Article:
How to increase mileage whilst staying injury free

In this article Trackstaa looks at the benefits of increasing mileage in a safe and effective way to optimise performance and mitigate the risk of injury.

According to recent research, elite British runners lose, on average, approximately 49 days per year of training to injury and so if you have picked up a niggle or injury recently, fear not because you’re not alone! Helpfully, we’ve published numerous articles across our website about how to avoid injury including advice on what you can do when the worst happens, with expert sports therapist, Simon O’Brien, which you can read here.

But what happens when you want to make the next step towards your running goals and increase your mileage.

Benefits of increasing mileage

For the most part, the more time you spend running the better runner you will become, it may seem trivial, but it can easily be overlooked, especially with regard to those easier miles. Here are just a few benefits of increasing mileage on a consistent basis.

Firstly, it is likely to improve your aerobic capacity as well as allowing your body to better manage your glycogen stores. This is because when you run your body burns through a mixture of carbohydrates and fat. As you continue to run and exert yourself your glycogen stores start to dwindle, and your body will start to use fat instead which as an energy source is 15% less efficient. Now, I’m aware this is all starting to sound rather scientific. But the result of it is that when you run low on glycogen you will start to fatigue, especially over the longer distances where your body needs a constant supply of energy.

Secondly, it helps improve your running efficiency, having your feet relentlessly pounding on the asphalt and your arms pumping like pistons will get your body used to the unrelenting toll running can take on your body; after all, practice makes perfect. However, this isn’t always true and if you are struggling with your form try specific drills or consulting a professional.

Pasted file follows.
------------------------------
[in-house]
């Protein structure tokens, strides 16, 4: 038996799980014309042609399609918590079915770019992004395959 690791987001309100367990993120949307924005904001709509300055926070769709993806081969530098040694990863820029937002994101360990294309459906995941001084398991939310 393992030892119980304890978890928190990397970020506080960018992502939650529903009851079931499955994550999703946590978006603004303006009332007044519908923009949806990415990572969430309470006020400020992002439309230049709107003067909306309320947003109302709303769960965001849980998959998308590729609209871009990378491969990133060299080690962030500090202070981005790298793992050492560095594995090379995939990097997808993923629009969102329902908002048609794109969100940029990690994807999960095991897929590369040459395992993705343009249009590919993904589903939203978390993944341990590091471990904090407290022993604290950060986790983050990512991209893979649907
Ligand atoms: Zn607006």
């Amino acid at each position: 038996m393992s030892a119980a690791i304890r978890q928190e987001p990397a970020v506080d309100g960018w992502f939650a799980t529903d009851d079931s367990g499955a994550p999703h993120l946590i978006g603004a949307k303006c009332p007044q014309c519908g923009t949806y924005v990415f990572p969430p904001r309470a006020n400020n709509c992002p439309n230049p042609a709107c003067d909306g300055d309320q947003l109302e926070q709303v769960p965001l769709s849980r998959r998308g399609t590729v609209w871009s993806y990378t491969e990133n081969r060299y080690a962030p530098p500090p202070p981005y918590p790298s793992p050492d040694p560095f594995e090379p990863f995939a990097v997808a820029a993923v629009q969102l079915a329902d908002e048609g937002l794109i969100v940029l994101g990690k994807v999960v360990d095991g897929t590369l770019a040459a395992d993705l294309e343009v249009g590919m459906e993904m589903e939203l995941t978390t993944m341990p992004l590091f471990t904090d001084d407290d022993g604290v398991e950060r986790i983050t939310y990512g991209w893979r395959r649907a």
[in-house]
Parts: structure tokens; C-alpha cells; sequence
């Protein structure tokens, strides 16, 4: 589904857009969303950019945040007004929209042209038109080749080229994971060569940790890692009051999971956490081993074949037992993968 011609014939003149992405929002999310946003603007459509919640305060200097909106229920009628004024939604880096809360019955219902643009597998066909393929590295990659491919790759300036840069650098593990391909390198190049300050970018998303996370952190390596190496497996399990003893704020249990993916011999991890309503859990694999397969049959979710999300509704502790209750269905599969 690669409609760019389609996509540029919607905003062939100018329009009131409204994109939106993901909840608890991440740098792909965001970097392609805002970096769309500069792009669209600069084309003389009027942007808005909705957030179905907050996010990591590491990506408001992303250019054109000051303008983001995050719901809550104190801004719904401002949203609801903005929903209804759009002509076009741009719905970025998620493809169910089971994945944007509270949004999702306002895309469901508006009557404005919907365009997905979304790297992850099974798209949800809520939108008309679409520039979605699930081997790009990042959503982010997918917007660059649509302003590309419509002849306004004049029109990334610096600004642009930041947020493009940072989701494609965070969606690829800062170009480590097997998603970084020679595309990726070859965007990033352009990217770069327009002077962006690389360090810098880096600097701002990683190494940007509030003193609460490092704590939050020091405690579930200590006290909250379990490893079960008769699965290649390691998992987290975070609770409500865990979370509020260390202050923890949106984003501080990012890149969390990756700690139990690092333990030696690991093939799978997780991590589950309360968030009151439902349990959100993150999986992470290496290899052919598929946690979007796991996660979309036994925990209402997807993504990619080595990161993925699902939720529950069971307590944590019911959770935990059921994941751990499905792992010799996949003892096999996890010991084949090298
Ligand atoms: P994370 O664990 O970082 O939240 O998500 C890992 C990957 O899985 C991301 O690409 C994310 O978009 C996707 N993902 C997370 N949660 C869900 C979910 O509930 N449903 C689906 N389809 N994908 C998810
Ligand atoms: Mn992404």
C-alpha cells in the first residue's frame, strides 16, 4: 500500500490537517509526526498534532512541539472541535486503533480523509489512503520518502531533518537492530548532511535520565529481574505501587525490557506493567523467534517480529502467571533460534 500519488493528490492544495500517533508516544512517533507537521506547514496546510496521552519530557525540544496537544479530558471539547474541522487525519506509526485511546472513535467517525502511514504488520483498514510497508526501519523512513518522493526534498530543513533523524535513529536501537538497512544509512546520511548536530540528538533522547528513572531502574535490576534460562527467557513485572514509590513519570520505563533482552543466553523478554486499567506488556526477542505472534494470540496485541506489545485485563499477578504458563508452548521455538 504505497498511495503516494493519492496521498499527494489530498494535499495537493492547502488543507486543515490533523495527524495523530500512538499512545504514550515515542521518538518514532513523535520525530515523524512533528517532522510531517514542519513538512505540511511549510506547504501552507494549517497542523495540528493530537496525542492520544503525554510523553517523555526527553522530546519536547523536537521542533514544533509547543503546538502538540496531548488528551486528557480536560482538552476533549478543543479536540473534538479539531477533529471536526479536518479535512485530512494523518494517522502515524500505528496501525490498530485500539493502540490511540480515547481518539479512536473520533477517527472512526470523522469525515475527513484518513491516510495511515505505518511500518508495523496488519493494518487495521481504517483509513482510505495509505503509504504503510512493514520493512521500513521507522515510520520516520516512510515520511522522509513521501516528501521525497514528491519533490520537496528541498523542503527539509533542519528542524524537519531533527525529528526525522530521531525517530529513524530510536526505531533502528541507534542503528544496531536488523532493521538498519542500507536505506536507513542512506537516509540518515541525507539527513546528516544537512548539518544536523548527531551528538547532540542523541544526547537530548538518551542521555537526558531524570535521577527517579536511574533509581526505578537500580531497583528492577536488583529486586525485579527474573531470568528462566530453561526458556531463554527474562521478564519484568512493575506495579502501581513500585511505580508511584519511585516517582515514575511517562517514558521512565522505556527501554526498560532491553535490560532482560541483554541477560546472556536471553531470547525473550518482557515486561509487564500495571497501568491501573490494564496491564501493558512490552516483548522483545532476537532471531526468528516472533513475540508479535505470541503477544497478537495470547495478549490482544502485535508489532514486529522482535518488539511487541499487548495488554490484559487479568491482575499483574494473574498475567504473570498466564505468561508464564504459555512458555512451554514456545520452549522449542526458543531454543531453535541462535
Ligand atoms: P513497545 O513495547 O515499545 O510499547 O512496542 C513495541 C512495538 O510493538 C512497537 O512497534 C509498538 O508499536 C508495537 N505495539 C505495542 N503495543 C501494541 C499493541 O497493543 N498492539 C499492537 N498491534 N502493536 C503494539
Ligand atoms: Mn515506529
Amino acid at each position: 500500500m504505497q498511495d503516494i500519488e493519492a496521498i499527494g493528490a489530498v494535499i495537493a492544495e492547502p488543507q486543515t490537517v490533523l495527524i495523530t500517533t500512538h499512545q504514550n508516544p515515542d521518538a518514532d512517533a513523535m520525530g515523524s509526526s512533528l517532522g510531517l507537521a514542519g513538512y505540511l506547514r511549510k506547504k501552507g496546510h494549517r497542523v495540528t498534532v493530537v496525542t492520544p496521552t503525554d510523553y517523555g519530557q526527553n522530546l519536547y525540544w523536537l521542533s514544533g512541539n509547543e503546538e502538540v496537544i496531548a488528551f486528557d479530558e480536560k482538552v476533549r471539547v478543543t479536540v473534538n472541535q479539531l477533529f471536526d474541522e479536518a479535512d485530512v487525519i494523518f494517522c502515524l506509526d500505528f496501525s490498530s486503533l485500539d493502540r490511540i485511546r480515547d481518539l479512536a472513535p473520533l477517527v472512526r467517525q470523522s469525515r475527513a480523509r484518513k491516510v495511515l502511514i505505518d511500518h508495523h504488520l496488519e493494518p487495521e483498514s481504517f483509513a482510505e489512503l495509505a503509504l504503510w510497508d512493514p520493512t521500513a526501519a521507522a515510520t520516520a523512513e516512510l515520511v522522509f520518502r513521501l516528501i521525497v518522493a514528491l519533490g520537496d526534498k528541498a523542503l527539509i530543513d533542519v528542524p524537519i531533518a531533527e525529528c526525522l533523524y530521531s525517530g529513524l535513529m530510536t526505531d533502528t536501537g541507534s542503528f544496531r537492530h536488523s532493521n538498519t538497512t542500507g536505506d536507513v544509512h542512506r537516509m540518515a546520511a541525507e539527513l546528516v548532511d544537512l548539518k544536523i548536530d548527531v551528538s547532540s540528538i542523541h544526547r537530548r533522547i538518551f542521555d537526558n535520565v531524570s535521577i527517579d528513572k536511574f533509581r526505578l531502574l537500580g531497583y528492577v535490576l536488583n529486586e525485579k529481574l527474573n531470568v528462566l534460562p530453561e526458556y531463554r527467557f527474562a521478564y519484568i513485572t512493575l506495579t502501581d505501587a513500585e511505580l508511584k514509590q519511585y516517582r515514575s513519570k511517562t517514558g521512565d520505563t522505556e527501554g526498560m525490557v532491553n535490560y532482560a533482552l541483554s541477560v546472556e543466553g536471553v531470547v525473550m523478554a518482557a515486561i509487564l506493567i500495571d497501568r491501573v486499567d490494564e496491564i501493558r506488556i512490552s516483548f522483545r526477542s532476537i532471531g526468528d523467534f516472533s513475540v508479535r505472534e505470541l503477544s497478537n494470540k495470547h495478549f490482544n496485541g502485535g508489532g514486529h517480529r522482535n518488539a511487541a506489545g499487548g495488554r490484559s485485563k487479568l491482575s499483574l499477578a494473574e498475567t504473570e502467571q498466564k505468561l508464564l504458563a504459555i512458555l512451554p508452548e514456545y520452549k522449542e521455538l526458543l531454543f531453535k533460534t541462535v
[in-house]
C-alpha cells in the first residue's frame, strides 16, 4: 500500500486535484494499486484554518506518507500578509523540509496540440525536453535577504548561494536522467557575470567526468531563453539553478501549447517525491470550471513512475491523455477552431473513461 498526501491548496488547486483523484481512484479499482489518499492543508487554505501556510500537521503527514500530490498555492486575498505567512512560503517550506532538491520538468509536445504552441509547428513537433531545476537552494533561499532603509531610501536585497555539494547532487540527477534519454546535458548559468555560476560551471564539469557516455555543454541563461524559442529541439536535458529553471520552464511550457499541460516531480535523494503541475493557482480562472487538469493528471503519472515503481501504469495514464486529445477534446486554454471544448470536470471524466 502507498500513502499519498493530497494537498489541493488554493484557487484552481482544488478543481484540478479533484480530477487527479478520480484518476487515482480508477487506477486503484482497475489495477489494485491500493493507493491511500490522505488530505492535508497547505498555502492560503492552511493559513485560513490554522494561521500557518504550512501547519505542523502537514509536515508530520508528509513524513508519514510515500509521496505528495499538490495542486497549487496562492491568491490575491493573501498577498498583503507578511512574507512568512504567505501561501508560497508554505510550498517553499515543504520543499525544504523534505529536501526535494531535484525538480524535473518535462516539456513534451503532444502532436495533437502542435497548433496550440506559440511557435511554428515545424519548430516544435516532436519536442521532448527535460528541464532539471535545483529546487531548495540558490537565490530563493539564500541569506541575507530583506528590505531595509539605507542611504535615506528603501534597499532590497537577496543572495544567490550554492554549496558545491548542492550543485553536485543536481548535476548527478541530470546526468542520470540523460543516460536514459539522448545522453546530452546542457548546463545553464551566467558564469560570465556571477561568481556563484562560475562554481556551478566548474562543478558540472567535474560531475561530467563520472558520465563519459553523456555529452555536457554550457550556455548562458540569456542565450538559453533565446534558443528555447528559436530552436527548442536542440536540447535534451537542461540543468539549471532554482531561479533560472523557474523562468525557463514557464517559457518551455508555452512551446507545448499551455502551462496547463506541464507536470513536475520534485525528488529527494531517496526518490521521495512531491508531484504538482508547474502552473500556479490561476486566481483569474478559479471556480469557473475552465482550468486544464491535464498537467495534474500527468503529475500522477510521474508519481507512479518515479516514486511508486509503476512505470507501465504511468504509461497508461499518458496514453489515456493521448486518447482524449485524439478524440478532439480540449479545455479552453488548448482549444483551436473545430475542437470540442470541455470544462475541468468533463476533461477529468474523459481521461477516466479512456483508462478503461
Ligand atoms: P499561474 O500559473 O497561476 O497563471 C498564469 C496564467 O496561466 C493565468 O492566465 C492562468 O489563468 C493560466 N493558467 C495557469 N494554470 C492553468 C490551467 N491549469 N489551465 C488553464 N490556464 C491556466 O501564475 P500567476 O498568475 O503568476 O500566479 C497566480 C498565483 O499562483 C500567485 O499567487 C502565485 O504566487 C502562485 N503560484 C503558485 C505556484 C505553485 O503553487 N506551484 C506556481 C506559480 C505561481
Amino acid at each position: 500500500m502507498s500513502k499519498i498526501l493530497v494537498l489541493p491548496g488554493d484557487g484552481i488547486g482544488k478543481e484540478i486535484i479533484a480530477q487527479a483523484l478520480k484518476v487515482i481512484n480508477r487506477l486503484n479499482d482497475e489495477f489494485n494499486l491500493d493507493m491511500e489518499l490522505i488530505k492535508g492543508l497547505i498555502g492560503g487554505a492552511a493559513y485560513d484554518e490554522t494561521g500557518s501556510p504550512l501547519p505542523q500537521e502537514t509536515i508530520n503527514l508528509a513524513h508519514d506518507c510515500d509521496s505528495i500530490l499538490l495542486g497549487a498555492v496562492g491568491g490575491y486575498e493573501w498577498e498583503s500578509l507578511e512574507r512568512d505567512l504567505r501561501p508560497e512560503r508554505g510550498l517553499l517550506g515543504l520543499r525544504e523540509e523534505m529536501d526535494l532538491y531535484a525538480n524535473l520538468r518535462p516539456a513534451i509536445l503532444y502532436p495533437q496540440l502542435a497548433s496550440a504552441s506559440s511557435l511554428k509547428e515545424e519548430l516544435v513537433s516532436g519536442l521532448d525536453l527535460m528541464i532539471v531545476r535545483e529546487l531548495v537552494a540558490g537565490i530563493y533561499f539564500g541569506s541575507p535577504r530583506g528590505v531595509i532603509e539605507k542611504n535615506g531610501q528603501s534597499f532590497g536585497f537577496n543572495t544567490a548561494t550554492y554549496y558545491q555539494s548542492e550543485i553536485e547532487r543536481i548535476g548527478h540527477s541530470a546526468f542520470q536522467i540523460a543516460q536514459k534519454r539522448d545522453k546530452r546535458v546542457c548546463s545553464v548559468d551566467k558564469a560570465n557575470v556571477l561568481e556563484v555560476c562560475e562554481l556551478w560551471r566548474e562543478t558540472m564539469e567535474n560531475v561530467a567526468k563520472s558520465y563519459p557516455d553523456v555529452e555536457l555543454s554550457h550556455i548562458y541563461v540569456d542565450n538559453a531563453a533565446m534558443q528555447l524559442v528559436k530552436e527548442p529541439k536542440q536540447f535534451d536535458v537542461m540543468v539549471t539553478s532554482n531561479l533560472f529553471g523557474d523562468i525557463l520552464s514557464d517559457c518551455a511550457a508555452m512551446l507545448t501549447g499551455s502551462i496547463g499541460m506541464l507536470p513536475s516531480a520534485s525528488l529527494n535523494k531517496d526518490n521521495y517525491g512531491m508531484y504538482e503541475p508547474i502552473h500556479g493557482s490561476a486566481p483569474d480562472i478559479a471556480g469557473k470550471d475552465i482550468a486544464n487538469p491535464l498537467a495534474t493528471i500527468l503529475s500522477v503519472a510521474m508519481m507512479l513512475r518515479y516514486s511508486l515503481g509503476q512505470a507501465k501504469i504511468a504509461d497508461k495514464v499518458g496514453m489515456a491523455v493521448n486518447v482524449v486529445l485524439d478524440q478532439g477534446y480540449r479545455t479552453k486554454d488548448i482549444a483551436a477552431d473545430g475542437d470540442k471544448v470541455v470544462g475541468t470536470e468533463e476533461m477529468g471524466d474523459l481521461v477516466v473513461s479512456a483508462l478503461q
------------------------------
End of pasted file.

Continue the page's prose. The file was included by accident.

Finally, and arguably most importantly it builds resilience and mental toughness as the seemingly endless miles will prepare you for the inevitable fatigue you will feel during races. If you are consistently running 10km on your easy runs, a 5km race should feel like a walk in the park. The mind is incredibly influential when it comes to running at your best; training to enjoy running will give you a huge advantage on race day. The greatest marathon runner of all time (no bonus points for guessing who) often preaches that “no human is limited”, as he truly believes that the power of human resolve can break any barrier.

Slow and steady wins the race!

Okay, so slow and steady won’t actually win you the race but it is certainly the approach that should be taken when increasing your mileage. Many runners will stick to the 10-percent rule (10PR) which requires that you do not increase your milage by more than 10% on the previous week. For example, if last week you ran 50km this week you should run no further than 55km or if last week you ran 20km going far over 22km the following week could lead to some potential problems later down the line. This rule certainly has merit, however in some circumstances I would recommend being even more cautious, especially if you are a younger runner or a runner with a history of over-use injuries.

This is because although there have been successful cases of young runners having extremely high mileage weeks such as Jakob Ingebrigtsen who at 13 years was running at least 140km a week, this type of training is very easy to get wrong and can end with serious injury.

Furthermore, you should aim to keep your training balanced. What I mean by this is that a good proportion (approximately 80%) of your week should be easy miles see Figure 1 for examples of what suitable easy running should look like. This should hopefully keep you working at around 65% of your VO2 max for your easy runs (give or take 5%) which is enough to improve your aerobic fitness but shouldn’t push you into anaerobic respiration where you will start to produce lots of lactic acid.